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Davi Doro

Question about data and resources protection

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Hello all,

I'm developping a game in C++ using SFML only and as the development advances this is something that starts to worry me.

 

1) What do developers do to prevent the users from modifying the data/resources?

2) Which type of data is really important to prevent the users from modifying it? Is it bad to store information about the player progression in a campaign in xml files?

3) What should I do with my resources (.png .bmp .ttf .wav) before relasing? Write them to binary files?

 

I understand that it is essential that the player is prevented from modifying his level and his items, but what about the scenario for instance? Whatever if he makes the map prettier or uglier, right?

 

Thanks!

 

 

 

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Everything Josh said!

 

... and also,

 

 

What should I do with my resources (.png .bmp .ttf .wav) before relasing? Write them to binary files?

 

 

certainly don't write those kinds of resources to text files. tongue.png

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If its a single player game, that stuff will be local and what Josh/Swift/Sean said applies.

 

If its a multi player game, the important data will be in the server (player progression, stats, characters, etc), so it shouldn't be modifiable by the player, and the unimportant data (models, textures, sounds) will be local resources, for which again, what Josh/Swift/Sean said applies.

 

Being overly paranoid with the game data is annoying from the POV of the users. More often than not some parameter isn't exposed in the options menu, and people have to dig through the games files to fix it and play their game, typical scenario in older games: Game resolution/refresh rate was set higher than what the monitor supported, so people would edit the config files so they could at least launch the game.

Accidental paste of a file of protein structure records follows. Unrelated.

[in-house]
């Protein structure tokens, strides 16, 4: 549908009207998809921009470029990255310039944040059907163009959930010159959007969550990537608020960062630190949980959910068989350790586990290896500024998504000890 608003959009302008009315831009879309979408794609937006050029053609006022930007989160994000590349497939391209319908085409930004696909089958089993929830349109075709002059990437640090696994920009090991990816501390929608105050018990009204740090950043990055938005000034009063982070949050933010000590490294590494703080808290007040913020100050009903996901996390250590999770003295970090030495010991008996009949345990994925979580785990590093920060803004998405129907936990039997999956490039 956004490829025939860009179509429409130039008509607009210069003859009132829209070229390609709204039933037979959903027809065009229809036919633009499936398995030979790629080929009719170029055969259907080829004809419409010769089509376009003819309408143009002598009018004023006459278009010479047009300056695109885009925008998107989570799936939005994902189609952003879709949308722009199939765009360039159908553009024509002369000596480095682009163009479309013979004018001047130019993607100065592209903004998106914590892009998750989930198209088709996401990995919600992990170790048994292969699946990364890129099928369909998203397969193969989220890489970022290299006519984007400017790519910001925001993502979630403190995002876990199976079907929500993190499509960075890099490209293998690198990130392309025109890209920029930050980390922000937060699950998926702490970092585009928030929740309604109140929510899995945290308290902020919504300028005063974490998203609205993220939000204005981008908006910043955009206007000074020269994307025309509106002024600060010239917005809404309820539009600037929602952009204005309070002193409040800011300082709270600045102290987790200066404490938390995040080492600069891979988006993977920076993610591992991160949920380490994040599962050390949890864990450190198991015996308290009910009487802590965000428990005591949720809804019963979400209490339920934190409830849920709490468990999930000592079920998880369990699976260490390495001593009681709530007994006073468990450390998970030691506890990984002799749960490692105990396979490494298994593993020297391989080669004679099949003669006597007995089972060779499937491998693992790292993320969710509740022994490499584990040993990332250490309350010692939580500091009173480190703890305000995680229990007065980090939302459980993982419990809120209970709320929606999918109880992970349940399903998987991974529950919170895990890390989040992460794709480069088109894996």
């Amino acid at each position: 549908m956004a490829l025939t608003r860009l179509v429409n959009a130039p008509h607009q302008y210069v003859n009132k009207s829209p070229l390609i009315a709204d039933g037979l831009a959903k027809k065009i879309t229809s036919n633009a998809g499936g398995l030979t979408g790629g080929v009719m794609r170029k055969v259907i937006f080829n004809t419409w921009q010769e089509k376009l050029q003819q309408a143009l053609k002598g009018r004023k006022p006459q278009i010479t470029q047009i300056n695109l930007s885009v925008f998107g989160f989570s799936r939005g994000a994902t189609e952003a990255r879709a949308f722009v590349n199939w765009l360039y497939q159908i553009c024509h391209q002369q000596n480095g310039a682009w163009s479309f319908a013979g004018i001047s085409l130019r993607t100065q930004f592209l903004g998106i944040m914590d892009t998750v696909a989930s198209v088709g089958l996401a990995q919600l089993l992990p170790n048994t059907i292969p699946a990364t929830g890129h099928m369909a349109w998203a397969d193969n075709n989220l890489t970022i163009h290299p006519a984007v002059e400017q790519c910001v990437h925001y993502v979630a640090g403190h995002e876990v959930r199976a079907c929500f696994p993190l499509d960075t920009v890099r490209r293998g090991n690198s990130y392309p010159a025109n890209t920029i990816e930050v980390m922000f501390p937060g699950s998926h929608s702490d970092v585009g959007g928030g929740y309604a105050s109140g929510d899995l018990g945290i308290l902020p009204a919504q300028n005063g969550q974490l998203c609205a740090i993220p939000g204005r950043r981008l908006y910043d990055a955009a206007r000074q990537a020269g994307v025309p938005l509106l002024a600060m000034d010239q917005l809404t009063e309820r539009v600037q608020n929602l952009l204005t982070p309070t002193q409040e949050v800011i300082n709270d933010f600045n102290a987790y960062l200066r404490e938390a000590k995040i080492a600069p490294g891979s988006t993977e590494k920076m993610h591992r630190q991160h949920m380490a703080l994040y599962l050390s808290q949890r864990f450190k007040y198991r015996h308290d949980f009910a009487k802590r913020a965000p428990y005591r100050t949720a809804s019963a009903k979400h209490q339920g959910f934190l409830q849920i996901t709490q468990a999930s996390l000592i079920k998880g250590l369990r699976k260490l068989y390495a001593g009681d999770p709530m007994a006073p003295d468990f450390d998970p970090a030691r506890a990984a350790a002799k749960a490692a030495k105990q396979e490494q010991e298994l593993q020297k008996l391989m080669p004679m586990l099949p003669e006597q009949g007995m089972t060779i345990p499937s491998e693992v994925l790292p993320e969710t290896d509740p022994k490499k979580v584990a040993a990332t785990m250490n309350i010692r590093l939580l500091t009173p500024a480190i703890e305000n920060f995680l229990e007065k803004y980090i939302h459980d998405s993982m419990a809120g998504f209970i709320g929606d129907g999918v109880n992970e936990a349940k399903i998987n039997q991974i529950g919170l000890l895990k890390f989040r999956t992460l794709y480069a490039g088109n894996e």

Easy modification is what allowed modders to fix hundreds, if not thousands of big and small bugs in Elder Scrolls series. And being pragmatic, if your users go out of their way to fix something in your game and make said modification available to your users, thats good for you, someone just gave their time to you in a silver plate for no charge.

 

Let them mod.

Edited by TheChubu

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...unimportant data (models, textures, sounds) will be local resources


Multiplayer games will end up checking these files as well, as it is trivial to modify these resources to gain a competitive advantage. For example, I could make all the actor textures bright pink so they easily stand out against the background, and bright green heads so my aimbot can headshot them every time. I can also modify the character model to have giant spikes so I can see where people are through walls.

However fixing said problem is non-trivial (the user's computer is hostile, and you can't trust anything it says, even if it tells you the MD5 of the assets, you can't prove it generated them from the assets or whether it's just giving you the value you expect).

For single player games though? Let the users mod. They'll thank you for it.

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Thank you, these are all helpful.

I promisse when I release the game you will be able to unlock all the cool characters without playing the campaign.

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Multiplayer games will end up checking these files as well, as it is trivial to modify these resources to gain a competitive advantage.
Very true. I was thinking more on the lines of an MMORPG. Wouldn't want anyone replacing the smoke grenade sprite with an empty one in a game like CS:GO or CoD.

 

I believe once heard of a game where the players would lower the graphics setting to a minimum since cloaks/smoke grenades at low quality settings affected visibility less than at higher quality. That sounds like a hard nut to crack : /

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Licensing for some assets may ask that you reasonably protect your assets from reuse in your game.

Even then, as others have said, make minimum effort. Simply compiling for example an fbx to your internal model format, or png to dds, then changing the file extension will be enough to deter most people who want to do things like that.

In my earlier games I simply packed all assets into a 7zip file read by physicsfs. I also slightly modified the 7zip utility and physicsfs to have a different header on my archive so that it wasn't a simple case of opening the pak file in 7zip file manager but perhaps this was overkill.

The determined will get in, and there's nothing you can do to stop them.

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